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Drewsborough house, Edna O'Brien's birthplace

Edna’s birthplace ideal as writer’s retreat

CLARE TD Michael McNamara has called on the State to acquire Drewsboro House, the birthplace of acclaimed author Edna O’Brien, with a view to turning it into a writer’s retreat and museum.

In a letter to the newly appointed Minister for Arts, Heritage and the Gaeltacht Heather Humphreys TD, Deputy McNamara highlighted the cultural significance of the house, which is located in Tuamgraney.

The property, which consists of 7.025acres, failed to sell at auction earlier this month and the Clare TD believes if the State were to acquire the property it would represent “good value for the State”.

“The primary importance of Drewsboro is cultural. Readers of The Country Girls and many other Edna O’Brien novels are very familiar with the house. In her memoir Edna describes her childhood home as ‘a large two storey house with bay windows, and could be approached by two avenues an old and a new’,” he stated in his letter to Minister Humphreys.

He outlined that since his election in 2011, he has been trying to find ways in which Drewsboro House might be purchased and conserved. He said due to the economy and demands on limited State resources, it was necessary to look at various possibilities as he felt any approach by a State body could have resulted in an increase in the asking price.

“Despite my best efforts, I have not found a benefactor or an academic institution who would be interested in such a project. In the event that a benefactor purchased the property, I had hoped that Irish Landmark Trust, with whom I discussed the project might then assume responsibility for the building which could subsequently be used for cultural tourism purposes. In any event a public auction was held on July 1, at which the house failed to secure a bid in excess of €200,000 and was withdrawn. This is a long way back from the figure of almost €500,000, which has been the guide price for the past number of years. €200,000 (or a figure somewhat in excess of this) to purchase the house and land is still a considerable challenge,” he outlined to the Minister.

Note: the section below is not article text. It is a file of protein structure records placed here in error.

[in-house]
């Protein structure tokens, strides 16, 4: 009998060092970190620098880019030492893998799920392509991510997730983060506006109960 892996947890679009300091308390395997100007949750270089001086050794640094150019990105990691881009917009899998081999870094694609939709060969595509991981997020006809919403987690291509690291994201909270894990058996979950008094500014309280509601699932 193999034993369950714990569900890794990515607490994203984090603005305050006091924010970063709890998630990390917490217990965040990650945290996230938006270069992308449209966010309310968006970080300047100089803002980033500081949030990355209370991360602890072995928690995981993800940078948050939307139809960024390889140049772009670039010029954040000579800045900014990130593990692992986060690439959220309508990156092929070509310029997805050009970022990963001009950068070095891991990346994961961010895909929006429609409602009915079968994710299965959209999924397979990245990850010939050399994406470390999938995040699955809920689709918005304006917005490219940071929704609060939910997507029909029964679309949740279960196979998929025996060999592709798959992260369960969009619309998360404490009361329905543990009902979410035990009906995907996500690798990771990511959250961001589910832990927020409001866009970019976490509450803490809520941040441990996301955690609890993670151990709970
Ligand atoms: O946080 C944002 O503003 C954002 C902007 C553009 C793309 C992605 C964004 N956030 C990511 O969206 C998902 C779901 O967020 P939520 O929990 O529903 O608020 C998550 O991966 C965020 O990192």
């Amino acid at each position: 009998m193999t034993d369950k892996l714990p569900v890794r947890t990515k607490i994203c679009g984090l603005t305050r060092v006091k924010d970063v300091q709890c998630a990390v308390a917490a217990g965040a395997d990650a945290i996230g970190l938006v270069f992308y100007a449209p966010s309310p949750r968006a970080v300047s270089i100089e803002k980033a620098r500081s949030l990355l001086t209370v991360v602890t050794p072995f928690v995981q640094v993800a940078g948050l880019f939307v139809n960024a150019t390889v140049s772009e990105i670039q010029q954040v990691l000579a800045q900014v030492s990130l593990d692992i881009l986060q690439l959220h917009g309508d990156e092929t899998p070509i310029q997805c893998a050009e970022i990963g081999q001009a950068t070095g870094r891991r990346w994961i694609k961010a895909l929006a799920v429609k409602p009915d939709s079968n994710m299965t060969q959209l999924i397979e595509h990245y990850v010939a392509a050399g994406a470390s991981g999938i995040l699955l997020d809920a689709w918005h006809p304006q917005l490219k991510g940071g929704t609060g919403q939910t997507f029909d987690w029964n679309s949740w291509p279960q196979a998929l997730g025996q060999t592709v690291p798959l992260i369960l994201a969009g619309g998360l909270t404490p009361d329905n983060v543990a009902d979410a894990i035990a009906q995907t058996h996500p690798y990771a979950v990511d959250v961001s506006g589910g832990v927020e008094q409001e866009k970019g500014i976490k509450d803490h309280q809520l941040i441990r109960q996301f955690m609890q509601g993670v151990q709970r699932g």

He stressed that there is good community support in the area to secure the future of Drewsboro House but because of the scale of the challenge, local groups alone were limited in what they can achieve.

“Any community proposal for the future of Drewsboro could only succeed with the support and blessing of Edna O’Brien. I have spoken with her on the future of the house some time ago and I believe that it is her dearest wish to have the house acquired and restored for a suitable purpose,” he said.

Deputy McNamara said he discussed the possibility of a locus for women writers with academics from both UL and NUIG, but with limited success to date.

“There is now an opportunity for the State to acquire the house for a sum that represents good value for the State and turned into a writers’ retreat and museum with the Kate O’Brien House in Limerick and the Heinrich Boll cottage on Achill Island, serving as examples of what might be achieved,” he concluded.

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